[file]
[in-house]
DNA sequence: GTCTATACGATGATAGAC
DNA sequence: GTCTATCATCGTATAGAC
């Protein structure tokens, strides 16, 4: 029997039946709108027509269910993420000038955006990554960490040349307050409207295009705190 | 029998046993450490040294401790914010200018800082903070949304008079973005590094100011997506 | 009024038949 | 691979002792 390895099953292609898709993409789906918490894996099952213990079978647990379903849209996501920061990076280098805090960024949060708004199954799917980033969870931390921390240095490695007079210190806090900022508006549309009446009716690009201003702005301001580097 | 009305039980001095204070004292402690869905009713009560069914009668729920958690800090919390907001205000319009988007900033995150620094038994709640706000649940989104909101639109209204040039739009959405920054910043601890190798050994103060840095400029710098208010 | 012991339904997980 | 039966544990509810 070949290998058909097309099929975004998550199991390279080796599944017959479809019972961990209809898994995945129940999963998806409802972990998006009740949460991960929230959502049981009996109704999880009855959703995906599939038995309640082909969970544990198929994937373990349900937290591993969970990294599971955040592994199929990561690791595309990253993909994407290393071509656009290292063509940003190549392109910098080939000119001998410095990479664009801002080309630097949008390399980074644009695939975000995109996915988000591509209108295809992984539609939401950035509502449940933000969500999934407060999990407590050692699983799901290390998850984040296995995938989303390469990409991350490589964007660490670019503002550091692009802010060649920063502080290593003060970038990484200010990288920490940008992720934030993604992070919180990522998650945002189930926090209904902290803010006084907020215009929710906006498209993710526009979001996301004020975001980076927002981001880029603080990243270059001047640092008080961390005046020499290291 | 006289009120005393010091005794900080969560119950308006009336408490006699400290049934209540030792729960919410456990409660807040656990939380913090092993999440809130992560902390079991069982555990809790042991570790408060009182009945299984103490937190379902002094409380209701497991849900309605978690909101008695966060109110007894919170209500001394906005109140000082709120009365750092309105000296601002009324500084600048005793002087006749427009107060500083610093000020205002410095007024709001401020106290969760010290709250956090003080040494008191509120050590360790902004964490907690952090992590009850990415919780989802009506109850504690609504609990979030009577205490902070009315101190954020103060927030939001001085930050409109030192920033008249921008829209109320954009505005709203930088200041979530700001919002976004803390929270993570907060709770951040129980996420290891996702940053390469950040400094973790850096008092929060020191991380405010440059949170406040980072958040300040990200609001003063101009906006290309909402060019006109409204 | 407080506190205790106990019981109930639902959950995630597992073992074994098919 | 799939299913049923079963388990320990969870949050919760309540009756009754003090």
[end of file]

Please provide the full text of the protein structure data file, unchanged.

[in-house]
DNA sequence: GTCTATACGATGATAGAC
DNA sequence: GTCTATCATCGTATAGAC
């Protein structure tokens, strides 16, 4: 029997039946709108027509269910993420000038955006990554960490040349307050409207295009705190 | 029998046993450490040294401790914010200018800082903070949304008079973005590094100011997506 | 009024038949 | 691979002792 390895099953292609898709993409789906918490894996099952213990079978647990379903849209996501920061990076280098805090960024949060708004199954799917980033969870931390921390240095490695007079210190806090900022508006549309009446009716690009201003702005301001580097 | 009305039980001095204070004292402690869905009713009560069914009668729920958690800090919390907001205000319009988007900033995150620094038994709640706000649940989104909101639109209204040039739009959405920054910043601890190798050994103060840095400029710098208010 | 012991339904997980 | 039966544990509810 070949290998058909097309099929975004998550199991390279080796599944017959479809019972961990209809898994995945129940999963998806409802972990998006009740949460991960929230959502049981009996109704999880009855959703995906599939038995309640082909969970544990198929994937373990349900937290591993969970990294599971955040592994199929990561690791595309990253993909994407290393071509656009290292063509940003190549392109910098080939000119001998410095990479664009801002080309630097949008390399980074644009695939975000995109996915988000591509209108295809992984539609939401950035509502449940933000969500999934407060999990407590050692699983799901290390998850984040296995995938989303390469990409991350490589964007660490670019503002550091692009802010060649920063502080290593003060970038990484200010990288920490940008992720934030993604992070919180990522998650945002189930926090209904902290803010006084907020215009929710906006498209993710526009979001996301004020975001980076927002981001880029603080990243270059001047640092008080961390005046020499290291 | 006289009120005393010091005794900080969560119950308006009336408490006699400290049934209540030792729960919410456990409660807040656990939380913090092993999440809130992560902390079991069982555990809790042991570790408060009182009945299984103490937190379902002094409380209701497991849900309605978690909101008695966060109110007894919170209500001394906005109140000082709120009365750092309105000296601002009324500084600048005793002087006749427009107060500083610093000020205002410095007024709001401020106290969760010290709250956090003080040494008191509120050590360790902004964490907690952090992590009850990415919780989802009506109850504690609504609990979030009577205490902070009315101190954020103060927030939001001085930050409109030192920033008249921008829209109320954009505005709203930088200041979530700001919002976004803390929270993570907060709770951040129980996420290891996702940053390469950040400094973790850096008092929060020191991380405010440059949170406040980072958040300040990200609001003063101009906006290309909402060019006109409204 | 407080506190205790106990019981109930639902959950995630597992073992074994098919 | 799939299913049923079963388990320990969870949050919760309540009756009754003090």